Bye-bye Bay Street

New lawyers are looking beyond big-city firms to put up a shingle in small-town Canada.

Bye-bye Bay Street

Photograph by Nayan Sthankiya

When she was in law school, Amber Biemans always figured she’d practise in the city. After she and her husband had kids, though, she felt the pull of small-town life. At age 26, Biemans joined a firm in Humboldt, Sask. (population 5,900); two years later, she’d bought out a senior partner at the firm who was ready to retire. Making partner at age 28 was an “amazing opportunity,” says Biemans, now 32, but beyond that, “the benefits here are immense,” from the commute to work—which takes all of five minutes—to the close relationships she’s built with clients.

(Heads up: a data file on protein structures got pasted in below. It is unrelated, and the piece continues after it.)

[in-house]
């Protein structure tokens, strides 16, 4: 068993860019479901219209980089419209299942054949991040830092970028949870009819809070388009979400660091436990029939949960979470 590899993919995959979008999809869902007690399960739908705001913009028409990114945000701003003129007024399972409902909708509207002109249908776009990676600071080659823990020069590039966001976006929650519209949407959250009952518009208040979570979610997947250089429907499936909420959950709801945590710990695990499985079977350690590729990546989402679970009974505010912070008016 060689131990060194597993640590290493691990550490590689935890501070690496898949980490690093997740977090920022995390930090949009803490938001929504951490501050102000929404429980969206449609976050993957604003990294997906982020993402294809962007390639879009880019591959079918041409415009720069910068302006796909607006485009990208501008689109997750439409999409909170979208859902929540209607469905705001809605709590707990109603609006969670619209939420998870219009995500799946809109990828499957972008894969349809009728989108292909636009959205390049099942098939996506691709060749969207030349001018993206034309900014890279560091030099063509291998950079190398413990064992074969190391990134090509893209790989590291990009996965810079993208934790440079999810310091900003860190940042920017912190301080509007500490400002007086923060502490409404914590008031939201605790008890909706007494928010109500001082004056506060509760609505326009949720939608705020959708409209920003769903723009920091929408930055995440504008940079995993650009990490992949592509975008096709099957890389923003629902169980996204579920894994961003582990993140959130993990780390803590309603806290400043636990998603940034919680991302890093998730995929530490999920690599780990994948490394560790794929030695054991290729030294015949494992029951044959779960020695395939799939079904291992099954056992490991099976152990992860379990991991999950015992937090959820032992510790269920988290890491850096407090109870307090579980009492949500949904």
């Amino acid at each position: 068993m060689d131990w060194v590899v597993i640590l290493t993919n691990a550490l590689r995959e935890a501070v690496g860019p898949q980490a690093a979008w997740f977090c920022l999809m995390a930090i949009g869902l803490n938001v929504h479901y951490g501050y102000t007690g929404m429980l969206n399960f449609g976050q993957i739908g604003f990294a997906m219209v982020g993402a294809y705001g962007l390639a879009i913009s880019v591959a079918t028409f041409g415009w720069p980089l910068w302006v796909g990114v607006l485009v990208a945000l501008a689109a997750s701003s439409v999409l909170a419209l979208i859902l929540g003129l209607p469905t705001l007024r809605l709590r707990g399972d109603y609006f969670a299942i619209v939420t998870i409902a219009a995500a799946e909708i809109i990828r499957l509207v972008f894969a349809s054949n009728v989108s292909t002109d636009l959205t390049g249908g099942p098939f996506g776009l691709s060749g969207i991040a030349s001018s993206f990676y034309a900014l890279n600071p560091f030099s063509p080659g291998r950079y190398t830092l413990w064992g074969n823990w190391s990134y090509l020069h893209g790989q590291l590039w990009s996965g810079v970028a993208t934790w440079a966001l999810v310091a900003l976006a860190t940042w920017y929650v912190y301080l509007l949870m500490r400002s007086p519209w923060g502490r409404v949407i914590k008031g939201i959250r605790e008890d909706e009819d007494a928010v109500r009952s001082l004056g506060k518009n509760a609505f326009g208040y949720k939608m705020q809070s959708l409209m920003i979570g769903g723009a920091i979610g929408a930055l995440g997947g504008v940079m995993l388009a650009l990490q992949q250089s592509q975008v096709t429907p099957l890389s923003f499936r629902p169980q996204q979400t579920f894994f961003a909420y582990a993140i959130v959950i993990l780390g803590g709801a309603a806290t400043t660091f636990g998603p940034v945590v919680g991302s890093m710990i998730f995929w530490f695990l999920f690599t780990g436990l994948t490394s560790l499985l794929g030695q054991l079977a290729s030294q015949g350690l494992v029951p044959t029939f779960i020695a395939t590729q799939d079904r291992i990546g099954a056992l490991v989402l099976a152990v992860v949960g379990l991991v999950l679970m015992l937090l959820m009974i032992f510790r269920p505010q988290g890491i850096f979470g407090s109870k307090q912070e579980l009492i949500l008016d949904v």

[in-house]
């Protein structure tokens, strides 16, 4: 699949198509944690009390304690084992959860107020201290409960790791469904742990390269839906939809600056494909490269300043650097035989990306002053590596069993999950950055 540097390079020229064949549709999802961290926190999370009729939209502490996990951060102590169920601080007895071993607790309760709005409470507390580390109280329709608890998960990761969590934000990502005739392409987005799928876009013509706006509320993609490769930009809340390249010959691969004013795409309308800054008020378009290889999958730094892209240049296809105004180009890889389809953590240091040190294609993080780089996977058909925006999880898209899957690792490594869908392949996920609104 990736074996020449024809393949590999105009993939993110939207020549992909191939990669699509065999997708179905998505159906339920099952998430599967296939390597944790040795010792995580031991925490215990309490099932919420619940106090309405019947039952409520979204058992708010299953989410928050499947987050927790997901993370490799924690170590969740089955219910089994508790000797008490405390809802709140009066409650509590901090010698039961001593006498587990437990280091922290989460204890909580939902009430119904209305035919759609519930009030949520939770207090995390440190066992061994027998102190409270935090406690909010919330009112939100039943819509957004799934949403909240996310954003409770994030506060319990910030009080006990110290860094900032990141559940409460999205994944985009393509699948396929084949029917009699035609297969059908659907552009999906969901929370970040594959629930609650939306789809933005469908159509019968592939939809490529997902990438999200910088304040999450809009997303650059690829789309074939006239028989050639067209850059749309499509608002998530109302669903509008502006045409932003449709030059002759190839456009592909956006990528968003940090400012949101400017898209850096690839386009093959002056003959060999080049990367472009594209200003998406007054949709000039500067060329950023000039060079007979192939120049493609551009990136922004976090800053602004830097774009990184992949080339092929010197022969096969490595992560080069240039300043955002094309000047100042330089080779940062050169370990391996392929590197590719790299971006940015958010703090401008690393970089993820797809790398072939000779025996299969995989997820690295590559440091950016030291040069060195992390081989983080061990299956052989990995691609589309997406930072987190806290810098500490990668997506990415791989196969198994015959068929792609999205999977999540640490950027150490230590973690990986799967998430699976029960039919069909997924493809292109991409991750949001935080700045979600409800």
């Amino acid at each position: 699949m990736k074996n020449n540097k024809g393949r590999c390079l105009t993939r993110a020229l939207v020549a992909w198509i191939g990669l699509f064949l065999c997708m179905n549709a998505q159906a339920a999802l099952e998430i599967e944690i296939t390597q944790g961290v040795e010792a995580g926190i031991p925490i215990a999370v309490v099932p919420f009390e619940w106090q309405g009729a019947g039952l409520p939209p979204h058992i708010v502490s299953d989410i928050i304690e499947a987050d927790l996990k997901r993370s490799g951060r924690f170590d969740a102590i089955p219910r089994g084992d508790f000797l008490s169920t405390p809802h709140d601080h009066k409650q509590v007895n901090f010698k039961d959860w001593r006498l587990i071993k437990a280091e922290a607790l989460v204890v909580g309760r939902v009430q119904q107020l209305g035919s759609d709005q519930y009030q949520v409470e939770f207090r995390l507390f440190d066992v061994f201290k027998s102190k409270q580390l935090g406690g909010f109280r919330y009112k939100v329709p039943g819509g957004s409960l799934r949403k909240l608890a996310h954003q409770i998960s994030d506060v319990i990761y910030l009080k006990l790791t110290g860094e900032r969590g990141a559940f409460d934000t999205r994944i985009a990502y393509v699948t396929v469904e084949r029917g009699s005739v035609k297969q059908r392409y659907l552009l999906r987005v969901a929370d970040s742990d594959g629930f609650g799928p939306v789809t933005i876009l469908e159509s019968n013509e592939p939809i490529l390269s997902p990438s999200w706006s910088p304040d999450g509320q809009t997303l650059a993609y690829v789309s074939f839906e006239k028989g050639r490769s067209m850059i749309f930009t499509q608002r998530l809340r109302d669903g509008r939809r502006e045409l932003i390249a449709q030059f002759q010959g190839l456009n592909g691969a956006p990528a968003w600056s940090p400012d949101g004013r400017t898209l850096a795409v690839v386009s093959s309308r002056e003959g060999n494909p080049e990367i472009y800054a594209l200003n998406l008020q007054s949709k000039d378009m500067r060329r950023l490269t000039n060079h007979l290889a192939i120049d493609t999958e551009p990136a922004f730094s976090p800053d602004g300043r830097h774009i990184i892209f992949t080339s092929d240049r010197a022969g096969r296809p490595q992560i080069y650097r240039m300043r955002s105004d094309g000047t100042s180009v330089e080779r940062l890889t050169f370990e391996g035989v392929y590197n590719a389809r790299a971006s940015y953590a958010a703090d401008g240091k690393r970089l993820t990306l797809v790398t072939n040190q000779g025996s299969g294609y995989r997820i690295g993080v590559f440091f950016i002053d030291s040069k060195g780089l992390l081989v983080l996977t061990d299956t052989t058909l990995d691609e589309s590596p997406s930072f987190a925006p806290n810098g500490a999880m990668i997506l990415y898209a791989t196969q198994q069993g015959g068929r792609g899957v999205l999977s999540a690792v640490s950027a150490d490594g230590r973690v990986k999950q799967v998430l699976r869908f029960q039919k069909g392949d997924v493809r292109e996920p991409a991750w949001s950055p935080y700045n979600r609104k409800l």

Small-town lawyers like Biemans are becoming an endangered species. As a group, they’re getting older: outside Winnipeg in southwestern Manitoba, almost three-quarters of lawyers have been practising for more than 20 years, says the province’s law society. Rural lawyers who want to retire are having a hard time finding young lawyers to replace them—but at the same time, in Canadian cities, young lawyers are having a harder time than ever finding work. In Ontario, the lack of articling positions has gotten so bad it’s been called a crisis, and the number of students being hired back has gone down, too. Some U.S. law schools are even facing lawsuits from disgruntled ex-students who allege they were misled about their employment prospects after graduation. Newly minted lawyers have typically chased jobs at the big downtown firms, but given the current climate, it could be that some of the best opportunities are in smaller practices, as Biemans found.